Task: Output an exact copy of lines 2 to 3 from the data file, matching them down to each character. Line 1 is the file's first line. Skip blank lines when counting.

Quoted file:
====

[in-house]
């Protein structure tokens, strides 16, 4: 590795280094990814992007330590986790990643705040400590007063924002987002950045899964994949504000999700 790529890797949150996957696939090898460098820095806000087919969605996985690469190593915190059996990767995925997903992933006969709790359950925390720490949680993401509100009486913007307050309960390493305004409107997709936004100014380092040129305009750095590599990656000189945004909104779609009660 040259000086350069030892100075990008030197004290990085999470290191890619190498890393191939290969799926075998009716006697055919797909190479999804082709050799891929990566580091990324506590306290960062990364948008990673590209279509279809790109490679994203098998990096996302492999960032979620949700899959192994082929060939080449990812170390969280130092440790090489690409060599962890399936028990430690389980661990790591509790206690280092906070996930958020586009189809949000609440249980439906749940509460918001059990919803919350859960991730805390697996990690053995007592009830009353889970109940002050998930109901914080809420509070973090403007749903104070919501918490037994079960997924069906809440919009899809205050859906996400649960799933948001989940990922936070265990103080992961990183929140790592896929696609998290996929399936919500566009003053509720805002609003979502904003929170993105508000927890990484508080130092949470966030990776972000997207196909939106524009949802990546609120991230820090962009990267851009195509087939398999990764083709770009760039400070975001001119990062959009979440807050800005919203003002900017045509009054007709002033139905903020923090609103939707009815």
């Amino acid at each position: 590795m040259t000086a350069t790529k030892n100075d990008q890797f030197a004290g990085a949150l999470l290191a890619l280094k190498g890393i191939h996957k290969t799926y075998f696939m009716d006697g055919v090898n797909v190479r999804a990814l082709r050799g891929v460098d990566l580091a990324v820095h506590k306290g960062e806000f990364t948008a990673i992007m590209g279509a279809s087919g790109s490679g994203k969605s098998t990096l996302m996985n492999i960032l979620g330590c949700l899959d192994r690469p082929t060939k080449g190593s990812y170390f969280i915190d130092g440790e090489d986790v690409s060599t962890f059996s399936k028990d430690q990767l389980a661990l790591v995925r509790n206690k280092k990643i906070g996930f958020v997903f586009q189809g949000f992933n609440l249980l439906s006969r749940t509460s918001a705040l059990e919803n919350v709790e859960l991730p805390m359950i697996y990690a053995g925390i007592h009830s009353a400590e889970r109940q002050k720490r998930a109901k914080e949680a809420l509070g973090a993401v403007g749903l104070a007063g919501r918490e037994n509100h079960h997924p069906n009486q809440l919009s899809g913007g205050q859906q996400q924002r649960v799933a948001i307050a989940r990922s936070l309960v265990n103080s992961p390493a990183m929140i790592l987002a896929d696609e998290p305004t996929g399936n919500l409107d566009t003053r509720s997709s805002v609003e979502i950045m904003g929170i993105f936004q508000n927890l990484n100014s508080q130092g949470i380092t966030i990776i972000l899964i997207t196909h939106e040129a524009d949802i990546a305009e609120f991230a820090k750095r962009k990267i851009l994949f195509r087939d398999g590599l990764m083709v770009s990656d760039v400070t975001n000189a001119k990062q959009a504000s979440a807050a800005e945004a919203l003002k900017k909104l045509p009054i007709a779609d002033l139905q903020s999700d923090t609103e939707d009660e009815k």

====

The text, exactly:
């Protein structure tokens, strides 16, 4: 590795280094990814992007330590986790990643705040400590007063924002987002950045899964994949504000999700 790529890797949150996957696939090898460098820095806000087919969605996985690469190593915190059996990767995925997903992933006969709790359950925390720490949680993401509100009486913007307050309960390493305004409107997709936004100014380092040129305009750095590599990656000189945004909104779609009660 040259000086350069030892100075990008030197004290990085999470290191890619190498890393191939290969799926075998009716006697055919797909190479999804082709050799891929990566580091990324506590306290960062990364948008990673590209279509279809790109490679994203098998990096996302492999960032979620949700899959192994082929060939080449990812170390969280130092440790090489690409060599962890399936028990430690389980661990790591509790206690280092906070996930958020586009189809949000609440249980439906749940509460918001059990919803919350859960991730805390697996990690053995007592009830009353889970109940002050998930109901914080809420509070973090403007749903104070919501918490037994079960997924069906809440919009899809205050859906996400649960799933948001989940990922936070265990103080992961990183929140790592896929696609998290996929399936919500566009003053509720805002609003979502904003929170993105508000927890990484508080130092949470966030990776972000997207196909939106524009949802990546609120991230820090962009990267851009195509087939398999990764083709770009760039400070975001001119990062959009979440807050800005919203003002900017045509009054007709002033139905903020923090609103939707009815």
């Amino acid at each position: 590795m040259t000086a350069t790529k030892n100075d990008q890797f030197a004290g990085a949150l999470l290191a890619l280094k190498g890393i191939h996957k290969t799926y075998f696939m009716d006697g055919v090898n797909v190479r999804a990814l082709r050799g891929v460098d990566l580091a990324v820095h506590k306290g960062e806000f990364t948008a990673i992007m590209g279509a279809s087919g790109s490679g994203k969605s098998t990096l996302m996985n492999i960032l979620g330590c949700l899959d192994r690469p082929t060939k080449g190593s990812y170390f969280i915190d130092g440790e090489d986790v690409s060599t962890f059996s399936k028990d430690q990767l389980a661990l790591v995925r509790n206690k280092k990643i906070g996930f958020v997903f586009q189809g949000f992933n609440l249980l439906s006969r749940t509460s918001a705040l059990e919803n919350v709790e859960l991730p805390m359950i697996y990690a053995g925390i007592h009830s009353a400590e889970r109940q002050k720490r998930a109901k914080e949680a809420l509070g973090a993401v403007g749903l104070a007063g919501r918490e037994n509100h079960h997924p069906n009486q809440l919009s899809g913007g205050q859906q996400q924002r649960v799933a948001i307050a989940r990922s936070l309960v265990n103080s992961p390493a990183m929140i790592l987002a896929d696609e998290p305004t996929g399936n919500l409107d566009t003053r509720s997709s805002v609003e979502i950045m904003g929170i993105f936004q508000n927890l990484n100014s508080q130092g949470i380092t966030i990776i972000l899964i997207t196909h939106e040129a524009d949802i990546a305009e609120f991230a820090k750095r962009k990267i851009l994949f195509r087939d398999g590599l990764m083709v770009s990656d760039v400070t975001n000189a001119k990062q959009a504000s979440a807050a800005e945004a919203l003002k900017k909104l045509p009054i007709a779609d002033l139905q903020s999700d923090t609103e939707d009660e009815k």